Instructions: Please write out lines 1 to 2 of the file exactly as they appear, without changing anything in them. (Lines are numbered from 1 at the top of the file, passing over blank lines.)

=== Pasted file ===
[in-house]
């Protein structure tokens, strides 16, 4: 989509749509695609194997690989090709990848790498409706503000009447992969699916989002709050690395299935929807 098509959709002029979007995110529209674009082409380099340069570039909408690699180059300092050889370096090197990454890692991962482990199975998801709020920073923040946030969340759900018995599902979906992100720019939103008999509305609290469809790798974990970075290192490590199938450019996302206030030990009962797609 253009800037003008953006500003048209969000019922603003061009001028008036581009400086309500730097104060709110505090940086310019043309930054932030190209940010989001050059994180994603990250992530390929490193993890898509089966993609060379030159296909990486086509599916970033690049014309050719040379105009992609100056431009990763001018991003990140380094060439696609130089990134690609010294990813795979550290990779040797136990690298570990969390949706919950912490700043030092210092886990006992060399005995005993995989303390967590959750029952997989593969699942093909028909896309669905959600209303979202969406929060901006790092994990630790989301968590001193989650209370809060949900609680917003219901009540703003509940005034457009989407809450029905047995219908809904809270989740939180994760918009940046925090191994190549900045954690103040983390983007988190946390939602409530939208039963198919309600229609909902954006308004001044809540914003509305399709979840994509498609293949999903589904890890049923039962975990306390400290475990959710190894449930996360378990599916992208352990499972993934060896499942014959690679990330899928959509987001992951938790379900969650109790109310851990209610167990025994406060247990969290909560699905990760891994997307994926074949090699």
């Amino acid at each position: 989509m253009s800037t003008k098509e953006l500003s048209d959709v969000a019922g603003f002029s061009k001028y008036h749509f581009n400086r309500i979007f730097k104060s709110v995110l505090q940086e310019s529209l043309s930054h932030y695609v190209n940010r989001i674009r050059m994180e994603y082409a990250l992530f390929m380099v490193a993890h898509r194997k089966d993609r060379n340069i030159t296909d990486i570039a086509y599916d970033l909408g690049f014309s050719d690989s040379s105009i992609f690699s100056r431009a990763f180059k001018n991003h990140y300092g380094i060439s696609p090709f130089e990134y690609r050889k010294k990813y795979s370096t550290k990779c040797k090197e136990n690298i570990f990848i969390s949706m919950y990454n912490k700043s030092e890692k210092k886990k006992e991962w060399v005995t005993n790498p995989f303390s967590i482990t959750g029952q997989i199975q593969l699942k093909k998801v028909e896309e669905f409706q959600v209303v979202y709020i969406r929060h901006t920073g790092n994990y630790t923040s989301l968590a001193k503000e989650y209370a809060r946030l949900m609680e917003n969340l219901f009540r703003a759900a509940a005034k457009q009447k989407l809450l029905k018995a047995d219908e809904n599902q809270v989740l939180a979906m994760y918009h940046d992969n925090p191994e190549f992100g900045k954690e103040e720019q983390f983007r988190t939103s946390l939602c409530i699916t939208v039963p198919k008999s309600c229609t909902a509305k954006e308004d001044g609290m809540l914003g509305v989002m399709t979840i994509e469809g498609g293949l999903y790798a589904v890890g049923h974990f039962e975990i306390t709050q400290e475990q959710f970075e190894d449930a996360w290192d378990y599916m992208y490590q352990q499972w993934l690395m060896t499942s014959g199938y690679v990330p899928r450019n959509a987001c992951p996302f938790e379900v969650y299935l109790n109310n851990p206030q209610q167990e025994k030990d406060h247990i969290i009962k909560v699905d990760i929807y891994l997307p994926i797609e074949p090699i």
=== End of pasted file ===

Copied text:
[in-house]
């Protein structure tokens, strides 16, 4: 989509749509695609194997690989090709990848790498409706503000009447992969699916989002709050690395299935929807 098509959709002029979007995110529209674009082409380099340069570039909408690699180059300092050889370096090197990454890692991962482990199975998801709020920073923040946030969340759900018995599902979906992100720019939103008999509305609290469809790798974990970075290192490590199938450019996302206030030990009962797609 253009800037003008953006500003048209969000019922603003061009001028008036581009400086309500730097104060709110505090940086310019043309930054932030190209940010989001050059994180994603990250992530390929490193993890898509089966993609060379030159296909990486086509599916970033690049014309050719040379105009992609100056431009990763001018991003990140380094060439696609130089990134690609010294990813795979550290990779040797136990690298570990969390949706919950912490700043030092210092886990006992060399005995005993995989303390967590959750029952997989593969699942093909028909896309669905959600209303979202969406929060901006790092994990630790989301968590001193989650209370809060949900609680917003219901009540703003509940005034457009989407809450029905047995219908809904809270989740939180994760918009940046925090191994190549900045954690103040983390983007988190946390939602409530939208039963198919309600229609909902954006308004001044809540914003509305399709979840994509498609293949999903589904890890049923039962975990306390400290475990959710190894449930996360378990599916992208352990499972993934060896499942014959690679990330899928959509987001992951938790379900969650109790109310851990209610167990025994406060247990969290909560699905990760891994997307994926074949090699």